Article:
K. EUFINGER, F. GOVAERT, M. VANNESTE,
Centexbel Gent, Zwijnaarde, Belgium;
B. PAQUET, C. REVERCEZ,
Centexbel Verviers, Herve (Chaineux), Belgium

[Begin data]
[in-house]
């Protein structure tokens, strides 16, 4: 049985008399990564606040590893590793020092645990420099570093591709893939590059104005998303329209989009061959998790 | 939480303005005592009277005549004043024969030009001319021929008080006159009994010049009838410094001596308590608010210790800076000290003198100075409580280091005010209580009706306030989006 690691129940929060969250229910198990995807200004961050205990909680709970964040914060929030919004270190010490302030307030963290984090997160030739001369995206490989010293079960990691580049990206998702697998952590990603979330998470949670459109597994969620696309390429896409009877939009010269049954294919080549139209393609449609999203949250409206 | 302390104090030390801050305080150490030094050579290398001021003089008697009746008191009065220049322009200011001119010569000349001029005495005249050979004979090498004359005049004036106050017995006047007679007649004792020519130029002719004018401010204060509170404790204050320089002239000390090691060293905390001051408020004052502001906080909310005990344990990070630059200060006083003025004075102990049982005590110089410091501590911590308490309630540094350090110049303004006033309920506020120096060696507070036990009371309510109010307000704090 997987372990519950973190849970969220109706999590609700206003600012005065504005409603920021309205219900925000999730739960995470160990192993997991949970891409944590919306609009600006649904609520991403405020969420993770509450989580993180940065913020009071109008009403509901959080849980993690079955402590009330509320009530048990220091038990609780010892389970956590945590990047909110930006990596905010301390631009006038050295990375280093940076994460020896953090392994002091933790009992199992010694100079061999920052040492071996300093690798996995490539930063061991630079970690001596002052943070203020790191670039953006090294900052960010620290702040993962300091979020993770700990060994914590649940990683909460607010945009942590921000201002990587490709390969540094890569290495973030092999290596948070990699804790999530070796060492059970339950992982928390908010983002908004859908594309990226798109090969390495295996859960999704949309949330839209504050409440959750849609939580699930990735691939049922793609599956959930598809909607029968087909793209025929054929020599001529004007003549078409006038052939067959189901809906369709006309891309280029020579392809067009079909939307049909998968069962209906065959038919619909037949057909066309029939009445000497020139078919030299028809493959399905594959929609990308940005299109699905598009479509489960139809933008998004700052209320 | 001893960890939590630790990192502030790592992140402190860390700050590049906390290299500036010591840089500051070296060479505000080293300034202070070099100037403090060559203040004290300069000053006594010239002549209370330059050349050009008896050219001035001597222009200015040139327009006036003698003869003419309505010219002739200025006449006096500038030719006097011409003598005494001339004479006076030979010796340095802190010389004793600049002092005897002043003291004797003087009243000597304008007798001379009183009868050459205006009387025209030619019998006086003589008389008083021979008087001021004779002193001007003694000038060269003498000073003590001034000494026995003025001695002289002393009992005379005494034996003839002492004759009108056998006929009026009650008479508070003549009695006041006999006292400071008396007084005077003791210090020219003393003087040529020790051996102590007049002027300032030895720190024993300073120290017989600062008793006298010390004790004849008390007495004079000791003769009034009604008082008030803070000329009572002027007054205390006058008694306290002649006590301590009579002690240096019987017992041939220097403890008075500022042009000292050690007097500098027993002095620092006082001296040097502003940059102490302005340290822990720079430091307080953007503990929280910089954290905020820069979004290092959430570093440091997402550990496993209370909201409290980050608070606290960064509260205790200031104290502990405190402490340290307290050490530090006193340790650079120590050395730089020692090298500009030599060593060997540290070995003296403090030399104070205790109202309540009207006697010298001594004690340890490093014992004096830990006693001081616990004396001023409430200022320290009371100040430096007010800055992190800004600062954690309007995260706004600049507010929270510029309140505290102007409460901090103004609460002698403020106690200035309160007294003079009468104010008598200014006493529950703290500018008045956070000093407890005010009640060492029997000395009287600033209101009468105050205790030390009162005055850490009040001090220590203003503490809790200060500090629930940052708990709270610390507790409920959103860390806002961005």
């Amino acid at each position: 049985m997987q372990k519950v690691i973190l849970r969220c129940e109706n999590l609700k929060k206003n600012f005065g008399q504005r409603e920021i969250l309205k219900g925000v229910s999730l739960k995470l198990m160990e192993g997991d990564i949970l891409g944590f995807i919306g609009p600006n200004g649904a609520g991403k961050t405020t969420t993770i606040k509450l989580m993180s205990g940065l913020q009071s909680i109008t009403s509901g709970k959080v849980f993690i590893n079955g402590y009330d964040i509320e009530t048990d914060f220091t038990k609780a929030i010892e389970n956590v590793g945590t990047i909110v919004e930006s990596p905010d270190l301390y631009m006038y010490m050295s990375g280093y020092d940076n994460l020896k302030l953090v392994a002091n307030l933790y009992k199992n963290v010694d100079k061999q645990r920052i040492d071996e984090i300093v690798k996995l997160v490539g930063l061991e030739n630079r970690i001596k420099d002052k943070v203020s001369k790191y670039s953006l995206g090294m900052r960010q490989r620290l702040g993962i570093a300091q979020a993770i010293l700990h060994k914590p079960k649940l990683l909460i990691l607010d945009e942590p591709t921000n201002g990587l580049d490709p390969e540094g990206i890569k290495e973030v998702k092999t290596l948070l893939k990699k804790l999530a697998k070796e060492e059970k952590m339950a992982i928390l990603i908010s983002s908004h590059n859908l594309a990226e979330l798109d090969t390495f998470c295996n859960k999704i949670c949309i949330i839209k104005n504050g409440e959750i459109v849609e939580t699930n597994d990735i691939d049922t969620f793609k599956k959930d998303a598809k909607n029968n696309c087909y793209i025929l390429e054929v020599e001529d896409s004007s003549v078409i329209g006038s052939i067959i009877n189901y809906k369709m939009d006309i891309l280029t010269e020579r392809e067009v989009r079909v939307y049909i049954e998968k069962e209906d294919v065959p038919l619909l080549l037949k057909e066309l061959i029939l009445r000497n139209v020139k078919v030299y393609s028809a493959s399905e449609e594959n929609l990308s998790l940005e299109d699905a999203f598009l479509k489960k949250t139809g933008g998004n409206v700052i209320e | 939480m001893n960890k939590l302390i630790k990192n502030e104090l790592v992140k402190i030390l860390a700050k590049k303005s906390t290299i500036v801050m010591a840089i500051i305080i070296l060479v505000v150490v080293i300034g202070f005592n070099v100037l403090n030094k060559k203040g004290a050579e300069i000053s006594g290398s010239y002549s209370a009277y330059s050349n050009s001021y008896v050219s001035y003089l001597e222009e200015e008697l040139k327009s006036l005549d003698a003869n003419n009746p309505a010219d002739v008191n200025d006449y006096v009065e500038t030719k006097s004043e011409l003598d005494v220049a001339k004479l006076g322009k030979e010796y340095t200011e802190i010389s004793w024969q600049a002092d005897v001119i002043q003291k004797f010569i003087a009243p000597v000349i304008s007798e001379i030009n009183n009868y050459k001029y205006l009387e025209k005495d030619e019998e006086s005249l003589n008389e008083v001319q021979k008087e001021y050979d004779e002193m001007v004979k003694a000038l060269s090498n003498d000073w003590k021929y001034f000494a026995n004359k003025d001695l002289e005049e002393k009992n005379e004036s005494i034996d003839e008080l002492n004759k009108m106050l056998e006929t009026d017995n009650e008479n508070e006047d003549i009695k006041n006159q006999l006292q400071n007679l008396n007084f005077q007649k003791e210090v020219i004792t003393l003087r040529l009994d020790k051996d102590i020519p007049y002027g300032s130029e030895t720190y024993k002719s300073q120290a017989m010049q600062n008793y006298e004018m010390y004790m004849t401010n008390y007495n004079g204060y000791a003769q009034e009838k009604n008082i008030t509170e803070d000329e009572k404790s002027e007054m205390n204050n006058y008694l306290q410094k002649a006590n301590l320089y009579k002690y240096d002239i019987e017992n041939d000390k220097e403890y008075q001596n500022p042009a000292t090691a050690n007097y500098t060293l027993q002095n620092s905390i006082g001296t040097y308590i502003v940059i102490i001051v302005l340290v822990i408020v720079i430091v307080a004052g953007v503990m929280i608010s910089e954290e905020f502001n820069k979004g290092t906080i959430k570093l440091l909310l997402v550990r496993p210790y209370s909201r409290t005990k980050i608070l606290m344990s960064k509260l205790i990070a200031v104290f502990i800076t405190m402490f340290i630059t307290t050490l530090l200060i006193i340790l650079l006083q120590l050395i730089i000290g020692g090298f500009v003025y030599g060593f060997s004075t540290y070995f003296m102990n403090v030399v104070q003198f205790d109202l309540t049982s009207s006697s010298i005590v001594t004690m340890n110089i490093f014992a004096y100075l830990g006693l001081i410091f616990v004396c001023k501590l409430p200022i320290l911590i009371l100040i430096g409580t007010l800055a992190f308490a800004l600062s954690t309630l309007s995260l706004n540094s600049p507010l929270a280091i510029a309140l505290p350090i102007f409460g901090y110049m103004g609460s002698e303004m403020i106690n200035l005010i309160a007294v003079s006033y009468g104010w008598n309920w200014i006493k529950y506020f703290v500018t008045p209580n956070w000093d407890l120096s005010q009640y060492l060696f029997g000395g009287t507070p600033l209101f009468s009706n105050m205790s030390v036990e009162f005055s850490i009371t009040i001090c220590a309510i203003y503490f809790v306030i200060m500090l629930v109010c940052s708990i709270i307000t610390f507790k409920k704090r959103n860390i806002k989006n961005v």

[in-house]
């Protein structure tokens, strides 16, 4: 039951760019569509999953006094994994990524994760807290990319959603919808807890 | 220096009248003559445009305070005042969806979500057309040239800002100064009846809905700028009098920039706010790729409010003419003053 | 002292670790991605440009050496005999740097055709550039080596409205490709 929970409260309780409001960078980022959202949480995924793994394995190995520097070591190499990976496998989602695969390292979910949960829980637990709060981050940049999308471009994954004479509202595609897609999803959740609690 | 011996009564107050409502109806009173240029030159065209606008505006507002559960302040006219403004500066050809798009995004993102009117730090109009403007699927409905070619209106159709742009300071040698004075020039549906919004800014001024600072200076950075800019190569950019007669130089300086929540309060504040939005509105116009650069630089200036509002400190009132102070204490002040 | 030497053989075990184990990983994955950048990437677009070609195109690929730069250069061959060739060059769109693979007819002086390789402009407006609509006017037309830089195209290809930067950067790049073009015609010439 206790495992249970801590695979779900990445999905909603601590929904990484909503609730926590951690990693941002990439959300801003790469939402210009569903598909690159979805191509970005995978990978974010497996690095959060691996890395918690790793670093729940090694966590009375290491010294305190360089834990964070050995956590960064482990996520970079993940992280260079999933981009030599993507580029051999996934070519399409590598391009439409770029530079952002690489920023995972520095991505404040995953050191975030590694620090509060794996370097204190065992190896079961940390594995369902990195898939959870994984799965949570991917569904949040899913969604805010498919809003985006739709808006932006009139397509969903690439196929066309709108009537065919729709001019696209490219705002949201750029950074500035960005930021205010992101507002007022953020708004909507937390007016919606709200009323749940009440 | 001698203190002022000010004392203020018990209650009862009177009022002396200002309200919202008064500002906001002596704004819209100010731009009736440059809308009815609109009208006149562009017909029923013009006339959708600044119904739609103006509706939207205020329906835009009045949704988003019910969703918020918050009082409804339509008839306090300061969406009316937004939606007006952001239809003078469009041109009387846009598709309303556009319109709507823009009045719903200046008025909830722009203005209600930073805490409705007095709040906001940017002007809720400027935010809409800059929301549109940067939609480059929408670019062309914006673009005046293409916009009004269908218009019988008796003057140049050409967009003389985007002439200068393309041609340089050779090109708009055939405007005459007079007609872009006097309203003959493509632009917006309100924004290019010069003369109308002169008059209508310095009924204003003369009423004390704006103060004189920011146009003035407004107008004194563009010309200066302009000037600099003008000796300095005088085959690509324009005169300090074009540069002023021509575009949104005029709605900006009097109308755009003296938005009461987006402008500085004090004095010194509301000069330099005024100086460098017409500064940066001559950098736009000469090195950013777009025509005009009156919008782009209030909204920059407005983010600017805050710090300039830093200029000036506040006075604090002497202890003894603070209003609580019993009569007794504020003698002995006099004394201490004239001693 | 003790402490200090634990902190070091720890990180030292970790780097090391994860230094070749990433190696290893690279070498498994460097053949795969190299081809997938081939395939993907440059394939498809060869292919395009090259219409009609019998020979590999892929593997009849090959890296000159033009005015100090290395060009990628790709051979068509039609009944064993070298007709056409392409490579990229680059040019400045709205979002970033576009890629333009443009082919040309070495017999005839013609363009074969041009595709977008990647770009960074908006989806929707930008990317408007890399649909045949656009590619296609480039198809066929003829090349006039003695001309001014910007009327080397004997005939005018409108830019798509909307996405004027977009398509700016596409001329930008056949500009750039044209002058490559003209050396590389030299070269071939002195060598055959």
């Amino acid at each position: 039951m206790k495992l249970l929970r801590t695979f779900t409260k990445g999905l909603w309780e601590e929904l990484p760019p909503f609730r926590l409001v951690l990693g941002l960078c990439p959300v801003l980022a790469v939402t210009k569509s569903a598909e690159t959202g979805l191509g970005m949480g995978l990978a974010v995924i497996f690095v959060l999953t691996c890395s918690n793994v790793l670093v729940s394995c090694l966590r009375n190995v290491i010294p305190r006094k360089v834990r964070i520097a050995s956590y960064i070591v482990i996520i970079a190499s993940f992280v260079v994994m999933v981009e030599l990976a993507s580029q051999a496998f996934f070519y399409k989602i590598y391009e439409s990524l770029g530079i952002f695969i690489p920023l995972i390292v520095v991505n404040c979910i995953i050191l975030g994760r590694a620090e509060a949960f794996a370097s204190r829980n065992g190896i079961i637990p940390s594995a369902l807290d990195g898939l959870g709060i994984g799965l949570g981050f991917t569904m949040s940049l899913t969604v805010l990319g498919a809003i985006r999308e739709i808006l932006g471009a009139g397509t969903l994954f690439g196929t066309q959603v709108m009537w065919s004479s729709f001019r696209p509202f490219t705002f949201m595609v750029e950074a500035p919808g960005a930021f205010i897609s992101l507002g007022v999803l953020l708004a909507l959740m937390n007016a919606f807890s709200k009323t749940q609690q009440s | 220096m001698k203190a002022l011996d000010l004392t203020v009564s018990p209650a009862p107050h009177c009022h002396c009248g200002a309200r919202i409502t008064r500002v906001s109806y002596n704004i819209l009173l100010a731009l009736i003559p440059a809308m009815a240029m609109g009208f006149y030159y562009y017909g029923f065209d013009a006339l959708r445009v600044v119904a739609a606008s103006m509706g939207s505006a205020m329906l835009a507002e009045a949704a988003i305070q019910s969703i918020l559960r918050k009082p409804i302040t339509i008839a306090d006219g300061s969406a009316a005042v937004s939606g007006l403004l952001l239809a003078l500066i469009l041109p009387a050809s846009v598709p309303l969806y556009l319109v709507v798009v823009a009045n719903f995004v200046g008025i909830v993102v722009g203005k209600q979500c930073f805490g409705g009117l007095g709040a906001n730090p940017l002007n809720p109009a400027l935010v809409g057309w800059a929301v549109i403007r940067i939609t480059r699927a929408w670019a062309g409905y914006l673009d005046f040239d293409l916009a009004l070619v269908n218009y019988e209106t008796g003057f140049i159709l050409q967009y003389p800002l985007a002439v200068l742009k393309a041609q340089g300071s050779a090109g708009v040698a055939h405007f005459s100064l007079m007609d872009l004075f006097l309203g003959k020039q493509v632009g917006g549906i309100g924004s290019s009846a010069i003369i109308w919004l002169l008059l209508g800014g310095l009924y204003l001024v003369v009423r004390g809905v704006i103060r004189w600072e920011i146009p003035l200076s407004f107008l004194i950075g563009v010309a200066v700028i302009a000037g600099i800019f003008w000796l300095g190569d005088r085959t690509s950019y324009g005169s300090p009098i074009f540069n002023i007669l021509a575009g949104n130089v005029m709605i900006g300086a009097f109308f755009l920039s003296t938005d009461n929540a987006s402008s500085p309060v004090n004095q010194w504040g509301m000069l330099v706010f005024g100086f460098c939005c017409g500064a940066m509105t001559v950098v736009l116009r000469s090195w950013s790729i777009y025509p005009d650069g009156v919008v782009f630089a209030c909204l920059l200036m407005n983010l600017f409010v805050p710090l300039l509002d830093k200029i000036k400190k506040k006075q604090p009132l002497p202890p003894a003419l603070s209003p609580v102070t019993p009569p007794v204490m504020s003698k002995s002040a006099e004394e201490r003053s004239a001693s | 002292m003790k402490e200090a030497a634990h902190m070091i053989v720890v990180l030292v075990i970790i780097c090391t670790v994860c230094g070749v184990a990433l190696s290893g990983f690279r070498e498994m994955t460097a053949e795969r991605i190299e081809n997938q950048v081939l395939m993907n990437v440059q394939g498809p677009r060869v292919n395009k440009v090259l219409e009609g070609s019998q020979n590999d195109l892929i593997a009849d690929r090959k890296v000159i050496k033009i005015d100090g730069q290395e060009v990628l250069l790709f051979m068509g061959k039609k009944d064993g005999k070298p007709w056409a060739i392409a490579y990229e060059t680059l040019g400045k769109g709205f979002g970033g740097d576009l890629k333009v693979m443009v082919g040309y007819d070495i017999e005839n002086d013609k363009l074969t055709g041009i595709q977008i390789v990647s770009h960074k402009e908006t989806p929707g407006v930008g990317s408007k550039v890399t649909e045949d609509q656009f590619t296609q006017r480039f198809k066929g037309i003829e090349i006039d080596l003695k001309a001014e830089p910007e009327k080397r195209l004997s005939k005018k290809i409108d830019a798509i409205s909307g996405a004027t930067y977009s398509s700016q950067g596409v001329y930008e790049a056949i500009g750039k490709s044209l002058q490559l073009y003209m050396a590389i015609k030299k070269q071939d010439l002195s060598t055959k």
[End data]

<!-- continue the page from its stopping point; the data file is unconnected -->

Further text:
In this paper we would like to discuss the challenges of direct fabrication of electronic components onto the textile substrate, e.g. preparing energy harvesting devices by coating on monofilament level or using base coatings. There is an increasing amount of research being done to realise this direct fabrication. This has several advantages over the traditional method where the components were stitched, laminated or fixed by some other means onto the textile. The fixation techniques usually show problems with interconnects, the components used were of the traditional kind, having a rather low flexibility and stretchability, resulting in a loss of the inherent properties of the textile substrate. By depositing the components directly onto the textile substrate its inherent properties can be preserved, since the deposited layers are inherently thin, being on the order of tens of nm, with a maximum of a few µm. The problem is that exactly this primary advantage faces one of the major challenges. The thin layers used in semiconductor technology are as such not compatible with the textile substrate which has an open structure and surface roughness in the order of the fibres or yarns it is made of, being the order of several tens of µm or even more.
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